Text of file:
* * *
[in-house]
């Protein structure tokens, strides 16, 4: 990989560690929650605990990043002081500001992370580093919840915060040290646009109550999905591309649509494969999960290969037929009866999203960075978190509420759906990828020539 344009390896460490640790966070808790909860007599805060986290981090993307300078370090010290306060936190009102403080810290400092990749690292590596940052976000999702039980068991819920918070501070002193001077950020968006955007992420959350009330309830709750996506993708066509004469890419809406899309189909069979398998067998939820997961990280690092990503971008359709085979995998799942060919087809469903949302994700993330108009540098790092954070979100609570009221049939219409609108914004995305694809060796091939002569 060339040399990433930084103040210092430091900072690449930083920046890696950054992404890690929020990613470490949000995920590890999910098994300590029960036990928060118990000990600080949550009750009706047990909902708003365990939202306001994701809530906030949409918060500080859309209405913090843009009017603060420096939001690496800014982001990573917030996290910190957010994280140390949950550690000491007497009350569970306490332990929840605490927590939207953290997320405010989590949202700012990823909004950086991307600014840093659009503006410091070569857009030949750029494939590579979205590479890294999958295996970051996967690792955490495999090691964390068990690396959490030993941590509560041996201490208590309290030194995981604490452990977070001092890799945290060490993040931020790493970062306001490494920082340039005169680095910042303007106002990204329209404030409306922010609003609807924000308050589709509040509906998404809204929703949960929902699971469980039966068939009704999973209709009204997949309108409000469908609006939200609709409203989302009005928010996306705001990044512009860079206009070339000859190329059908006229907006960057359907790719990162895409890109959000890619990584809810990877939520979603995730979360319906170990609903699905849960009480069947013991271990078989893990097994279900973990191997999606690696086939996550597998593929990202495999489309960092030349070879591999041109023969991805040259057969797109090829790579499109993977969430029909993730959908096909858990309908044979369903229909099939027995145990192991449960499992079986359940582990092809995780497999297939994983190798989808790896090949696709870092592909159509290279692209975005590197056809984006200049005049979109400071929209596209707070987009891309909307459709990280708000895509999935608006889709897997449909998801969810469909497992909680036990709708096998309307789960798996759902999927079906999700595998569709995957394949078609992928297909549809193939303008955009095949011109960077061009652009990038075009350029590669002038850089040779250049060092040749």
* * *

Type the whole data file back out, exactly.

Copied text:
[in-house]
């Protein structure tokens, strides 16, 4: 990989560690929650605990990043002081500001992370580093919840915060040290646009109550999905591309649509494969999960290969037929009866999203960075978190509420759906990828020539 344009390896460490640790966070808790909860007599805060986290981090993307300078370090010290306060936190009102403080810290400092990749690292590596940052976000999702039980068991819920918070501070002193001077950020968006955007992420959350009330309830709750996506993708066509004469890419809406899309189909069979398998067998939820997961990280690092990503971008359709085979995998799942060919087809469903949302994700993330108009540098790092954070979100609570009221049939219409609108914004995305694809060796091939002569 060339040399990433930084103040210092430091900072690449930083920046890696950054992404890690929020990613470490949000995920590890999910098994300590029960036990928060118990000990600080949550009750009706047990909902708003365990939202306001994701809530906030949409918060500080859309209405913090843009009017603060420096939001690496800014982001990573917030996290910190957010994280140390949950550690000491007497009350569970306490332990929840605490927590939207953290997320405010989590949202700012990823909004950086991307600014840093659009503006410091070569857009030949750029494939590579979205590479890294999958295996970051996967690792955490495999090691964390068990690396959490030993941590509560041996201490208590309290030194995981604490452990977070001092890799945290060490993040931020790493970062306001490494920082340039005169680095910042303007106002990204329209404030409306922010609003609807924000308050589709509040509906998404809204929703949960929902699971469980039966068939009704999973209709009204997949309108409000469908609006939200609709409203989302009005928010996306705001990044512009860079206009070339000859190329059908006229907006960057359907790719990162895409890109959000890619990584809810990877939520979603995730979360319906170990609903699905849960009480069947013991271990078989893990097994279900973990191997999606690696086939996550597998593929990202495999489309960092030349070879591999041109023969991805040259057969797109090829790579499109993977969430029909993730959908096909858990309908044979369903229909099939027995145990192991449960499992079986359940582990092809995780497999297939994983190798989808790896090949696709870092592909159509290279692209975005590197056809984006200049005049979109400071929209596209707070987009891309909307459709990280708000895509999935608006889709897997449909998801969810469909497992909680036990709708096998309307789960798996759902999927079906999700595998569709995957394949078609992928297909549809193939303008955009095949011109960077061009652009990038075009350029590669002038850089040779250049060092040749």